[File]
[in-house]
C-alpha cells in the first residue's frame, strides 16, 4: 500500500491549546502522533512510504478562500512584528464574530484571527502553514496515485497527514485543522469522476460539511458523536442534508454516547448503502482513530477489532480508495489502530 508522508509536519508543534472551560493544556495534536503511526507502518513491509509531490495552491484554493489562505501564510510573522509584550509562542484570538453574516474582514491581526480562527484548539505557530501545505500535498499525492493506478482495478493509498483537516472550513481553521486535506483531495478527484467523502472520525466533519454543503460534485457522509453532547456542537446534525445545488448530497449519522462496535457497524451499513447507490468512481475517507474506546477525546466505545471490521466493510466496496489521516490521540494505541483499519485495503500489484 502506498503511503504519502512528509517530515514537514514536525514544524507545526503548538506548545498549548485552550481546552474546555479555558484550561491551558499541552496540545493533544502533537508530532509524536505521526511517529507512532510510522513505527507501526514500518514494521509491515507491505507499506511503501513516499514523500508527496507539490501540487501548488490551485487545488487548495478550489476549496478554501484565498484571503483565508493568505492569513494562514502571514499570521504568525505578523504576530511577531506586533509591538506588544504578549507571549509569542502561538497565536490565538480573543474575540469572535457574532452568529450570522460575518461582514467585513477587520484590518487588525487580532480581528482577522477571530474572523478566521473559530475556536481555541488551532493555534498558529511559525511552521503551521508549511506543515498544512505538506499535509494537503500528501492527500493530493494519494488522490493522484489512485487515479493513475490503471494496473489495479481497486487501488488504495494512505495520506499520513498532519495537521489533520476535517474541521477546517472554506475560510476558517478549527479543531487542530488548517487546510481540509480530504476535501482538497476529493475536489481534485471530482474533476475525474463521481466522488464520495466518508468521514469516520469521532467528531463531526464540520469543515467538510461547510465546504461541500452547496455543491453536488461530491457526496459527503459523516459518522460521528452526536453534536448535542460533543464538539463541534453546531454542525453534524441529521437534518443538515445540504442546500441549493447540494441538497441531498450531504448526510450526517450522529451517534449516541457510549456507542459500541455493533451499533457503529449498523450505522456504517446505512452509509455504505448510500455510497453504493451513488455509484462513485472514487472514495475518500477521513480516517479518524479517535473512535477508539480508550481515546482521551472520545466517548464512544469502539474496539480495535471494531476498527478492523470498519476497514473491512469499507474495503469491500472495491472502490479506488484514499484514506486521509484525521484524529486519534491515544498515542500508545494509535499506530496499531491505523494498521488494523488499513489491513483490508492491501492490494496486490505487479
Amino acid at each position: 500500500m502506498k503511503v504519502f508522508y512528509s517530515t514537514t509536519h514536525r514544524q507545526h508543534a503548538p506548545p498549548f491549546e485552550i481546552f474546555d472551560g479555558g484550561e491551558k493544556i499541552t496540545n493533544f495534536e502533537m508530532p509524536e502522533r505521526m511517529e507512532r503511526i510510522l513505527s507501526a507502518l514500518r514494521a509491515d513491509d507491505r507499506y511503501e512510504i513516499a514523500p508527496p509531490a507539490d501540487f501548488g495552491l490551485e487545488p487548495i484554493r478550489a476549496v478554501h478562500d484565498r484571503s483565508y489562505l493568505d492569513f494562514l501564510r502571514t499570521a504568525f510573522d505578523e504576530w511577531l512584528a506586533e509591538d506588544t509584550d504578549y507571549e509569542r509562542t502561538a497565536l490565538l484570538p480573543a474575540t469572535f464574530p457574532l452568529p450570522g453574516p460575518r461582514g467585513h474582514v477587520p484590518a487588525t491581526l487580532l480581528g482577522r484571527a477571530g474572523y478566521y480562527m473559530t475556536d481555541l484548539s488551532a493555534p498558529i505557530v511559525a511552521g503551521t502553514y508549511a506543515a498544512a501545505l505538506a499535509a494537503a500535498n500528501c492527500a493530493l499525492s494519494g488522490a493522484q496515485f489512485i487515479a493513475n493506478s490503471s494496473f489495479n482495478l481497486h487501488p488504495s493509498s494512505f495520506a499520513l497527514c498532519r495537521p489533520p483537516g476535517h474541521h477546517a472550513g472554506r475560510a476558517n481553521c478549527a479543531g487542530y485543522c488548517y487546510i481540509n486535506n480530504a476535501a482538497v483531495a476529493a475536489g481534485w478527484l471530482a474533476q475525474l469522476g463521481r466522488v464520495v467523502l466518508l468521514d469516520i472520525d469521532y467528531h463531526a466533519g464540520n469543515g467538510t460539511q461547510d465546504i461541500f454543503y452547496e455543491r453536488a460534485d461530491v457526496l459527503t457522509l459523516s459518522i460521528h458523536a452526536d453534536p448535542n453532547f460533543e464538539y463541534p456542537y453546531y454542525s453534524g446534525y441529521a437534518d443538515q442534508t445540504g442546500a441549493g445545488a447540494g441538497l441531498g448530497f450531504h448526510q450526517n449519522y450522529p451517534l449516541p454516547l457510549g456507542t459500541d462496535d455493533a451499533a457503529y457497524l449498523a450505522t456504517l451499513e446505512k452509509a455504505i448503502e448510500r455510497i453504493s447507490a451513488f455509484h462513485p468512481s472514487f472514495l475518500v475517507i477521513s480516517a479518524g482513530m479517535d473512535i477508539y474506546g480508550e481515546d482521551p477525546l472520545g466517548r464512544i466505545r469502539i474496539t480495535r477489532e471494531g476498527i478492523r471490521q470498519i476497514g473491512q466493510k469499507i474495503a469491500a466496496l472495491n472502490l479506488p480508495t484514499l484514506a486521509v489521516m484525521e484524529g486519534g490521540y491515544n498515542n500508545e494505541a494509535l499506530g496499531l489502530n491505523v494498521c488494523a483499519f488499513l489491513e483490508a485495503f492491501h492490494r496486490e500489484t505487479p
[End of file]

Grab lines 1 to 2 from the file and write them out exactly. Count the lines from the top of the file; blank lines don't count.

[in-house]
C-alpha cells in the first residue's frame, strides 16, 4: 500500500491549546502522533512510504478562500512584528464574530484571527502553514496515485497527514485543522469522476460539511458523536442534508454516547448503502482513530477489532480508495489502530 508522508509536519508543534472551560493544556495534536503511526507502518513491509509531490495552491484554493489562505501564510510573522509584550509562542484570538453574516474582514491581526480562527484548539505557530501545505500535498499525492493506478482495478493509498483537516472550513481553521486535506483531495478527484467523502472520525466533519454543503460534485457522509453532547456542537446534525445545488448530497449519522462496535457497524451499513447507490468512481475517507474506546477525546466505545471490521466493510466496496489521516490521540494505541483499519485495503500489484 502506498503511503504519502512528509517530515514537514514536525514544524507545526503548538506548545498549548485552550481546552474546555479555558484550561491551558499541552496540545493533544502533537508530532509524536505521526511517529507512532510510522513505527507501526514500518514494521509491515507491505507499506511503501513516499514523500508527496507539490501540487501548488490551485487545488487548495478550489476549496478554501484565498484571503483565508493568505492569513494562514502571514499570521504568525505578523504576530511577531506586533509591538506588544504578549507571549509569542502561538497565536490565538480573543474575540469572535457574532452568529450570522460575518461582514467585513477587520484590518487588525487580532480581528482577522477571530474572523478566521473559530475556536481555541488551532493555534498558529511559525511552521503551521508549511506543515498544512505538506499535509494537503500528501492527500493530493494519494488522490493522484489512485487515479493513475490503471494496473489495479481497486487501488488504495494512505495520506499520513498532519495537521489533520476535517474541521477546517472554506475560510476558517478549527479543531487542530488548517487546510481540509480530504476535501482538497476529493475536489481534485471530482474533476475525474463521481466522488464520495466518508468521514469516520469521532467528531463531526464540520469543515467538510461547510465546504461541500452547496455543491453536488461530491457526496459527503459523516459518522460521528452526536453534536448535542460533543464538539463541534453546531454542525453534524441529521437534518443538515445540504442546500441549493447540494441538497441531498450531504448526510450526517450522529451517534449516541457510549456507542459500541455493533451499533457503529449498523450505522456504517446505512452509509455504505448510500455510497453504493451513488455509484462513485472514487472514495475518500477521513480516517479518524479517535473512535477508539480508550481515546482521551472520545466517548464512544469502539474496539480495535471494531476498527478492523470498519476497514473491512469499507474495503469491500472495491472502490479506488484514499484514506486521509484525521484524529486519534491515544498515542500508545494509535499506530496499531491505523494498521488494523488499513489491513483490508492491501492490494496486490505487479